7. Lack of remorse, as indicated by being indifferent to or rationalizing having hurt, mistreated, or stolen from another.
  2. The individual is at least age 18 years.
  3. There is evidence of conduct disorder with onset before age 15 years.
  4. The occurrence of antisocial behavior is not exclusively during the course of schizophrenia or bipolar disorder.

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IM_NUR_Anti-Social_v1.5_ Antisocial personality disorder is characterized by socially irresponsible behavior, with disregard for others. Personality characteristics include ego-centrism, disregard for others, self-esteem from personal gain, and lack of empathy and intimacy. They demonstrate antagonistic, manipulative, hostile, and inhibitive behaviors. Diagnosis requires a history of conduct disorder and being over the age of 18.

Antisocial Personality Disorder Picmonic

Obsessive-Compulsive Personality Disorder Obsessive-Compulsive Personality Disorder


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Key Points

  • Preoccupation with perfectionism attempts to control interpersonal relationships, obsessive thought and performance of compulsions impede daily functioning.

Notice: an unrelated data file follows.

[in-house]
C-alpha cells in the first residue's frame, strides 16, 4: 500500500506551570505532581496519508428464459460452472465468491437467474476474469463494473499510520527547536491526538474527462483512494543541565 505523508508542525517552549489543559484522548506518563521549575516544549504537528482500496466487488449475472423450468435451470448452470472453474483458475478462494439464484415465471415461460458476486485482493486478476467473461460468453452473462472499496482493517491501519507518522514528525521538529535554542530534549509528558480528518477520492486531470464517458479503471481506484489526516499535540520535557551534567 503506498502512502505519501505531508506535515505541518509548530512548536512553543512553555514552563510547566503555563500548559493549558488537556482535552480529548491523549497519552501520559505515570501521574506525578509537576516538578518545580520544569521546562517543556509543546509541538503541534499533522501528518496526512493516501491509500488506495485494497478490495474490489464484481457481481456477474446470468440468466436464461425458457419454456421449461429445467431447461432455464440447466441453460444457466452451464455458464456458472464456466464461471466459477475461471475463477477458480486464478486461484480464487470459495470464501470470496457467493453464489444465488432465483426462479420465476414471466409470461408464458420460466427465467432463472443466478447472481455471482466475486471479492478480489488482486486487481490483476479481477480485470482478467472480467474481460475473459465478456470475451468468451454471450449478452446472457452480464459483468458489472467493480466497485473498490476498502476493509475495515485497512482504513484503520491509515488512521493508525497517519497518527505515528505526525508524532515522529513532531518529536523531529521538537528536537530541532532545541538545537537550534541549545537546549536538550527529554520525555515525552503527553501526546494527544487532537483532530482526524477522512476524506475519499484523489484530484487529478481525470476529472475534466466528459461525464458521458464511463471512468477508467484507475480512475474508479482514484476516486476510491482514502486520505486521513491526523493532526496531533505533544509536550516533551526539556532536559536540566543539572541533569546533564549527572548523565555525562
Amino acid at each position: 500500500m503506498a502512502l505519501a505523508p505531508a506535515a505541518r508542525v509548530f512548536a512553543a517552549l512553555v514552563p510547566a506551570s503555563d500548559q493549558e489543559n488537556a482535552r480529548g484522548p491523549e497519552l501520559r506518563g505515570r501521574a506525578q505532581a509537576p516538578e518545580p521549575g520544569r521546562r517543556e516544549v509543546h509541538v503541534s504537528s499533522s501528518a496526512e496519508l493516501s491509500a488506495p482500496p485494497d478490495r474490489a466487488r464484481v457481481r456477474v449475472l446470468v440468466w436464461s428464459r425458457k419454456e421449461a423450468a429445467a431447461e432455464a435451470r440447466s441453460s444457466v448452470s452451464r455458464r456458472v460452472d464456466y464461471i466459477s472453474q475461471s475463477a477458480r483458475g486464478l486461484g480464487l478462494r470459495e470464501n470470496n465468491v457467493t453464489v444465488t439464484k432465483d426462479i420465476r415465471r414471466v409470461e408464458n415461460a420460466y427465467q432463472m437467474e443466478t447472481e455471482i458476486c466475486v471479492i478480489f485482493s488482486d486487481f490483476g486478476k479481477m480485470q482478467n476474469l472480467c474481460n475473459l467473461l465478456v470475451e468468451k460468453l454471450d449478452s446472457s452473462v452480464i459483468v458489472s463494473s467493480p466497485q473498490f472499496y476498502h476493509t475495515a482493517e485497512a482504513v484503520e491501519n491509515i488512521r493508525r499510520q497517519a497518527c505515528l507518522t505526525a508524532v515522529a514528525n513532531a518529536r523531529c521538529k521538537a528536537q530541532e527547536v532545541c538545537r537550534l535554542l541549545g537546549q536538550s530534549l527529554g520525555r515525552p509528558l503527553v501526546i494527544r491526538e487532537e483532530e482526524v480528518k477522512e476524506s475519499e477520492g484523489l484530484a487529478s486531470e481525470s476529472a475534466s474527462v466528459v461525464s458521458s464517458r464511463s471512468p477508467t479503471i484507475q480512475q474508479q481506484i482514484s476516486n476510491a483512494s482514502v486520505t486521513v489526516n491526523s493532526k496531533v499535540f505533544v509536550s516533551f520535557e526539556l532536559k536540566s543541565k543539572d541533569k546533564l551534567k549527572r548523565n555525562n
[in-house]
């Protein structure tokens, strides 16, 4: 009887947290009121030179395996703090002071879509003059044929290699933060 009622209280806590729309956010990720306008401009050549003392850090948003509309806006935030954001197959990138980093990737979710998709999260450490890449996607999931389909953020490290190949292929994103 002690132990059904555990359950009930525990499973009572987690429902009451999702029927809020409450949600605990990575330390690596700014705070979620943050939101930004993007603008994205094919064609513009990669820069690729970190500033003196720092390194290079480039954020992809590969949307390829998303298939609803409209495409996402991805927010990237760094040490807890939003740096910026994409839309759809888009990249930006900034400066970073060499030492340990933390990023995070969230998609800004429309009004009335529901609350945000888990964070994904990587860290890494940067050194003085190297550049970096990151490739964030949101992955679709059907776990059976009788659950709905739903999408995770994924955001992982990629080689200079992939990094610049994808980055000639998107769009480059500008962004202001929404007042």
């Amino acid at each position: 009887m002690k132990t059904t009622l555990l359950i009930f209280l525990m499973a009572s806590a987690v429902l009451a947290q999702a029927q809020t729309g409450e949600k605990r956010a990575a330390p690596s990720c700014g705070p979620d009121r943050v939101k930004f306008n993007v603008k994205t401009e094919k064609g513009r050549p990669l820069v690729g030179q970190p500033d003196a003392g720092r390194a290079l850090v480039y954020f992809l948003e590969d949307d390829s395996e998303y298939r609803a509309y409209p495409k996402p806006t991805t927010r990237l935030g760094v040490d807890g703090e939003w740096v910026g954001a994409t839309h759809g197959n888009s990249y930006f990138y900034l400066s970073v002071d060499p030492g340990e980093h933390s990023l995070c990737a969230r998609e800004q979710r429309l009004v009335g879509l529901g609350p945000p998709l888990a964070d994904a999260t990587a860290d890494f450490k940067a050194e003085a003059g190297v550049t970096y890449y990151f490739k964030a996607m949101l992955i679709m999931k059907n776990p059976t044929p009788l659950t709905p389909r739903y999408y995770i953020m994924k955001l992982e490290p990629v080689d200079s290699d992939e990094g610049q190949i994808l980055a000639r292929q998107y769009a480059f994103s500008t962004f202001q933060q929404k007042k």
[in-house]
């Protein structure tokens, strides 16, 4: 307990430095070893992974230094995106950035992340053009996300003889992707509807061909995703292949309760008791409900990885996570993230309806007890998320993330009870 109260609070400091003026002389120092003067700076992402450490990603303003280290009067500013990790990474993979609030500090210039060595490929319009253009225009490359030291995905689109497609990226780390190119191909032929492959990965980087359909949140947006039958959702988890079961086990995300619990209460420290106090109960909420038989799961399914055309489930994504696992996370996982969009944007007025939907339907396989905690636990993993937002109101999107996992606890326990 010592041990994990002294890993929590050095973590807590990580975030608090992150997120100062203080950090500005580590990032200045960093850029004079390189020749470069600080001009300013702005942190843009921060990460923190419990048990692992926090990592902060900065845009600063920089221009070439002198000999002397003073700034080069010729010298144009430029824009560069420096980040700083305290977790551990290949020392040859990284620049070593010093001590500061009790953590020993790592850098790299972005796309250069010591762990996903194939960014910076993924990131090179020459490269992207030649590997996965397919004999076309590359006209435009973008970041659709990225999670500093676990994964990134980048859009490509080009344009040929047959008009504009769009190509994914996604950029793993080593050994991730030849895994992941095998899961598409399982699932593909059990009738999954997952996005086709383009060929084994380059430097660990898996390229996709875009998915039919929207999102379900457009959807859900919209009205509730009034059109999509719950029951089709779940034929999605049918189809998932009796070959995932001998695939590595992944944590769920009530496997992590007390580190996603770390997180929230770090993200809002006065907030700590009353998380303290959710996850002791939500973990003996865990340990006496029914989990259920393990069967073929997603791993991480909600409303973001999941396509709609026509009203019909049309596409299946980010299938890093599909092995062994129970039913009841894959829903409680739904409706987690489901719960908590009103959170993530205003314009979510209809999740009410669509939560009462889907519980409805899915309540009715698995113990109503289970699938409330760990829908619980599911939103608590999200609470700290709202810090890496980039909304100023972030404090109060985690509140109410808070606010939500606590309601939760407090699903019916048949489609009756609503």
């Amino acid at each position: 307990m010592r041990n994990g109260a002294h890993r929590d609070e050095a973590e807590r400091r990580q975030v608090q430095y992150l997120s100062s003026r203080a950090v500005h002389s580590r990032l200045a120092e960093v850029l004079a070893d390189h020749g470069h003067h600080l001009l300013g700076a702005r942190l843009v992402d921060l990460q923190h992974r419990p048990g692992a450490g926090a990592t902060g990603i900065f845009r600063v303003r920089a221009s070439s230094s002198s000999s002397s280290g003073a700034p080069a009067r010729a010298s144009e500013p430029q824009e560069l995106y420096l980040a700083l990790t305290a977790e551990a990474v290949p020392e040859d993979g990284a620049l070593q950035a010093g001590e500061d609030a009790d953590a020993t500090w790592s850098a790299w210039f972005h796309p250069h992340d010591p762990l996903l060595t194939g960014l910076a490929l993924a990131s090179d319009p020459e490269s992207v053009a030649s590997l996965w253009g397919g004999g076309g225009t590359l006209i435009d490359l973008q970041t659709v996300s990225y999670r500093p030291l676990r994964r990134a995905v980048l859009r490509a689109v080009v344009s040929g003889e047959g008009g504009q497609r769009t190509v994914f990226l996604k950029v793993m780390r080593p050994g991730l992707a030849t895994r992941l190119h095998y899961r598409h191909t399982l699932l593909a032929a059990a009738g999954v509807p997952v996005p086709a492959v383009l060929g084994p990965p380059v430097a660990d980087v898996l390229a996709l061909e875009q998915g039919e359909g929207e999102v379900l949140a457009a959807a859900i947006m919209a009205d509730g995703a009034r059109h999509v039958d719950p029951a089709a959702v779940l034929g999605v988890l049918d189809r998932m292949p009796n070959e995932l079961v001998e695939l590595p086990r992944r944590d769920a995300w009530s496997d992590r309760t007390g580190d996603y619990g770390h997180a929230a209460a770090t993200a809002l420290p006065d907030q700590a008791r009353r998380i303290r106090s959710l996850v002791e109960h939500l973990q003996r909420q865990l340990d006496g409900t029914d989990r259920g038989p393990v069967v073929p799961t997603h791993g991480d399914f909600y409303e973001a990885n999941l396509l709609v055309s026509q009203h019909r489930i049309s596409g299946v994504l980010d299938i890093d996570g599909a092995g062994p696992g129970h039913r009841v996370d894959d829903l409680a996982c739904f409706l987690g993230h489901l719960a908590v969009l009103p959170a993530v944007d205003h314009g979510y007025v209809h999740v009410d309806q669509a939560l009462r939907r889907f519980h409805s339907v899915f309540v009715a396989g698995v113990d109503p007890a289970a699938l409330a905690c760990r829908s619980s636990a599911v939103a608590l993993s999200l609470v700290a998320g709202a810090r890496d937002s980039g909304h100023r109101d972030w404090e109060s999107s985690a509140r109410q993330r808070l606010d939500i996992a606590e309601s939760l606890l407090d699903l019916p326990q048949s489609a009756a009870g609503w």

DSM-5 Diagnostic Criteria

DSM-5 Diagnostic Criteria

A pervasive pattern of preoccupation with orderliness, perfectionism, and mental and interpersonal control, at the expense of flexibility, openness, and efficiency, beginning by early adulthood and present in a variety of contexts, as indicated by four (or more) of the following:

  1. Is preoccupied with details, rules, lists, order, organization, or schedules to the extent that the major point of the activity is lost.
  2. Shows perfectionism that interferes with task completion (e.g., is unable to complete a project because his or her own overly strict standards are not met).
  3. Is excessively devoted to work and productivity to the exclusion of leisure activities and friendships (not accounted for by obvious economic necessity).
  4. Is overconscientious, scrupulous, and inflexible about matters of morality, ethics, or values (not accounted for by cultural or religious identification).
  5. Is unable to discard worn-out or worthless objects even when they have no sentimental value.
  6. Is reluctant to delegate tasks or to work with others unless they submit to exactly his or her way of doing things.
  7. Adopts a miserly spending style toward both self and others; money is viewed as something to be hoarded for future catastrophes.
  8. Shows rigidity and stubbornness.

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IM_NUR_ObsessiveCompulsivePersonalityDisorder_v1.2_ Obsessive-compulsive personality disorder is characterized as being extremely inflexible with rules and behaviors. Individuals are overly disciplined with their workload and unable to adjust their standards. They have great difficulty understanding the perspectives of others and have a strong desire to control situations. By carrying out established standards, they are perfectionists and extremely perseverant in their assignments.